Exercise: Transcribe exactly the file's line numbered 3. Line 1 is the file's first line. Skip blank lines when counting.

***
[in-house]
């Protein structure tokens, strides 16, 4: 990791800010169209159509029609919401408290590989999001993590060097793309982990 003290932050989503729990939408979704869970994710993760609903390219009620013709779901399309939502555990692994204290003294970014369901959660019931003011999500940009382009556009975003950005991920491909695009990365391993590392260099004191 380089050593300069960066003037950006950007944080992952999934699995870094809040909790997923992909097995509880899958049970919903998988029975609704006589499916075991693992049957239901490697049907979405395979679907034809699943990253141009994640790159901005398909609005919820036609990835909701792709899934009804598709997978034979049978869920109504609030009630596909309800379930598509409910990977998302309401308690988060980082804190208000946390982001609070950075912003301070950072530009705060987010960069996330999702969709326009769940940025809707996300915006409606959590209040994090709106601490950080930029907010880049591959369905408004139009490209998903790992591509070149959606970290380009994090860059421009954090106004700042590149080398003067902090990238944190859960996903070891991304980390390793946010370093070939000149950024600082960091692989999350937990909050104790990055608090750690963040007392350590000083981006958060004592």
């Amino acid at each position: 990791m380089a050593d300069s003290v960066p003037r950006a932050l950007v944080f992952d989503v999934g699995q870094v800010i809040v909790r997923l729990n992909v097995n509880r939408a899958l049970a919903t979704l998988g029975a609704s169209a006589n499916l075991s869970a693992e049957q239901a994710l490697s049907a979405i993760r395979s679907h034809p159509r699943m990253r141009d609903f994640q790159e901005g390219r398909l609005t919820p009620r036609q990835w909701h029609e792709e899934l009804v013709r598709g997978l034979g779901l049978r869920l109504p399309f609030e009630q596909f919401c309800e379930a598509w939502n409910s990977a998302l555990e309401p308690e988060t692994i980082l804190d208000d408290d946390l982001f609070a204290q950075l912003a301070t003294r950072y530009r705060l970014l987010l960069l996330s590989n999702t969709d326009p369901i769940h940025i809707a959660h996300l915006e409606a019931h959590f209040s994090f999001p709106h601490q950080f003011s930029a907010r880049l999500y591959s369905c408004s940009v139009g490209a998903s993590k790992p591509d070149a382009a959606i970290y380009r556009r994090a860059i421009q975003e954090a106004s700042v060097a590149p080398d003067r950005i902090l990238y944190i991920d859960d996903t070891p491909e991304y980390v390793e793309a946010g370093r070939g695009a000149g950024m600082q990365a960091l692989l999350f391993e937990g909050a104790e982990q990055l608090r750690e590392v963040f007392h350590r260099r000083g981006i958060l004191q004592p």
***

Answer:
């Amino acid at each position: 990791m380089a050593d300069s003290v960066p003037r950006a932050l950007v944080f992952d989503v999934g699995q870094v800010i809040v909790r997923l729990n992909v097995n509880r939408a899958l049970a919903t979704l998988g029975a609704s169209a006589n499916l075991s869970a693992e049957q239901a994710l490697s049907a979405i993760r395979s679907h034809p159509r699943m990253r141009d609903f994640q790159e901005g390219r398909l609005t919820p009620r036609q990835w909701h029609e792709e899934l009804v013709r598709g997978l034979g779901l049978r869920l109504p399309f609030e009630q596909f919401c309800e379930a598509w939502n409910s990977a998302l555990e309401p308690e988060t692994i980082l804190d208000d408290d946390l982001f609070a204290q950075l912003a301070t003294r950072y530009r705060l970014l987010l960069l996330s590989n999702t969709d326009p369901i769940h940025i809707a959660h996300l915006e409606a019931h959590f209040s994090f999001p709106h601490q950080f003011s930029a907010r880049l999500y591959s369905c408004s940009v139009g490209a998903s993590k790992p591509d070149a382009a959606i970290y380009r556009r994090a860059i421009q975003e954090a106004s700042v060097a590149p080398d003067r950005i902090l990238y944190i991920d859960d996903t070891p491909e991304y980390v390793e793309a946010g370093r070939g695009a000149g950024m600082q990365a960091l692989l999350f391993e937990g909050a104790e982990q990055l608090r750690e590392v963040f007392h350590r260099r000083g981006i958060l004191q004592p």